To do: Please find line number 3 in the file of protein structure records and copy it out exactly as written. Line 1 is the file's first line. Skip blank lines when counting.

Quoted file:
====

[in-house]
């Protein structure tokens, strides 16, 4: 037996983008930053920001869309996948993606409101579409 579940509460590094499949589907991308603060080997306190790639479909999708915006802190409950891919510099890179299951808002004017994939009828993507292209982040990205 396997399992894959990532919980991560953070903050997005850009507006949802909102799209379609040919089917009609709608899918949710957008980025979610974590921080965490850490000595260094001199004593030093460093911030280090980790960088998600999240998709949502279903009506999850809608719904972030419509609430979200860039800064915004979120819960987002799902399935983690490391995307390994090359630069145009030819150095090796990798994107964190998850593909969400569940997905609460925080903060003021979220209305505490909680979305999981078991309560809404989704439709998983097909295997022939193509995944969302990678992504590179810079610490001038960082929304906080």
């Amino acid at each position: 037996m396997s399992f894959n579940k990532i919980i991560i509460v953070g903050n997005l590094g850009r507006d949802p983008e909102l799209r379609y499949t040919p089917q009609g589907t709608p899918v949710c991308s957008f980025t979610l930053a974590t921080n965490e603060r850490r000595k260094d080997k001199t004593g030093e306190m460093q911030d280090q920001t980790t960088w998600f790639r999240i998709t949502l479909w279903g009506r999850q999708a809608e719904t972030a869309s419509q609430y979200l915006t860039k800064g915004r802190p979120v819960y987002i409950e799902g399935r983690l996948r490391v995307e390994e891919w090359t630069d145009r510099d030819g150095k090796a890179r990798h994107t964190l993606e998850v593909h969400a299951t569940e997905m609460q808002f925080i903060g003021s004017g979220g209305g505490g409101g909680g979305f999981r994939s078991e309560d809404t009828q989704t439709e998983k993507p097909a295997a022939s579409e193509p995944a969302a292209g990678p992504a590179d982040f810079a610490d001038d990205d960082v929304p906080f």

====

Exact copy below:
């Amino acid at each position: 037996m396997s399992f894959n579940k990532i919980i991560i509460v953070g903050n997005l590094g850009r507006d949802p983008e909102l799209r379609y499949t040919p089917q009609g589907t709608p899918v949710c991308s957008f980025t979610l930053a974590t921080n965490e603060r850490r000595k260094d080997k001199t004593g030093e306190m460093q911030d280090q920001t980790t960088w998600f790639r999240i998709t949502l479909w279903g009506r999850q999708a809608e719904t972030a869309s419509q609430y979200l915006t860039k800064g915004r802190p979120v819960y987002i409950e799902g399935r983690l996948r490391v995307e390994e891919w090359t630069d145009r510099d030819g150095k090796a890179r990798h994107t964190l993606e998850v593909h969400a299951t569940e997905m609460q808002f925080i903060g003021s004017g979220g209305g505490g409101g909680g979305f999981r994939s078991e309560d809404t009828q989704t439709e998983k993507p097909a295997a022939s579409e193509p995944a969302a292209g990678p992504a590179d982040f810079a610490d001038d990205d960082v929304p906080f």